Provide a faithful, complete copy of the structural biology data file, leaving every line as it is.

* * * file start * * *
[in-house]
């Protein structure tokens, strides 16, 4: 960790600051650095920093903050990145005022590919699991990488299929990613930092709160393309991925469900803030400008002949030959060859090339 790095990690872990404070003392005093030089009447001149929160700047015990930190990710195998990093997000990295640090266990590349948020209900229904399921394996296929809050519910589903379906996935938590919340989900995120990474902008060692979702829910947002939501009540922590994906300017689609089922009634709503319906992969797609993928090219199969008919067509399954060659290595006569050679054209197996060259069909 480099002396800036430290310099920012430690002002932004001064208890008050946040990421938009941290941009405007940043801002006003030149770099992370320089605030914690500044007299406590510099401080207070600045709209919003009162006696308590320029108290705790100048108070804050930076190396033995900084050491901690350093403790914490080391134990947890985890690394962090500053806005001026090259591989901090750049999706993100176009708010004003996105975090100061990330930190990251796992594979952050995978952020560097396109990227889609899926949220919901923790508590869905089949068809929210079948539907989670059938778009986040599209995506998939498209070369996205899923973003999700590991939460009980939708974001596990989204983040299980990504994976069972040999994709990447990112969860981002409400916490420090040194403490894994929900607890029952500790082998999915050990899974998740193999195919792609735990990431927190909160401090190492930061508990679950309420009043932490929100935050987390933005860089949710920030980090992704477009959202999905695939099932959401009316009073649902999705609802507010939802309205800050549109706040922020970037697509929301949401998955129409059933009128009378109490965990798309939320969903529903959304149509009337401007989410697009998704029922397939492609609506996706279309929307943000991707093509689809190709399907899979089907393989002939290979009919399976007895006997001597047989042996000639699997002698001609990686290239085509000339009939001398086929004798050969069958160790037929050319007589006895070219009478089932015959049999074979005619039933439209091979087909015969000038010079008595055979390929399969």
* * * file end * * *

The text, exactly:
[in-house]
């Protein structure tokens, strides 16, 4: 960790600051650095920093903050990145005022590919699991990488299929990613930092709160393309991925469900803030400008002949030959060859090339 790095990690872990404070003392005093030089009447001149929160700047015990930190990710195998990093997000990295640090266990590349948020209900229904399921394996296929809050519910589903379906996935938590919340989900995120990474902008060692979702829910947002939501009540922590994906300017689609089922009634709503319906992969797609993928090219199969008919067509399954060659290595006569050679054209197996060259069909 480099002396800036430290310099920012430690002002932004001064208890008050946040990421938009941290941009405007940043801002006003030149770099992370320089605030914690500044007299406590510099401080207070600045709209919003009162006696308590320029108290705790100048108070804050930076190396033995900084050491901690350093403790914490080391134990947890985890690394962090500053806005001026090259591989901090750049999706993100176009708010004003996105975090100061990330930190990251796992594979952050995978952020560097396109990227889609899926949220919901923790508590869905089949068809929210079948539907989670059938778009986040599209995506998939498209070369996205899923973003999700590991939460009980939708974001596990989204983040299980990504994976069972040999994709990447990112969860981002409400916490420090040194403490894994929900607890029952500790082998999915050990899974998740193999195919792609735990990431927190909160401090190492930061508990679950309420009043932490929100935050987390933005860089949710920030980090992704477009959202999905695939099932959401009316009073649902999705609802507010939802309205800050549109706040922020970037697509929301949401998955129409059933009128009378109490965990798309939320969903529903959304149509009337401007989410697009998704029922397939492609609506996706279309929307943000991707093509689809190709399907899979089907393989002939290979009919399976007895006997001597047989042996000639699997002698001609990686290239085509000339009939001398086929004798050969069958160790037929050319007589006895070219009478089932015959049999074979005619039933439209091979087909015969000038010079008595055979390929399969």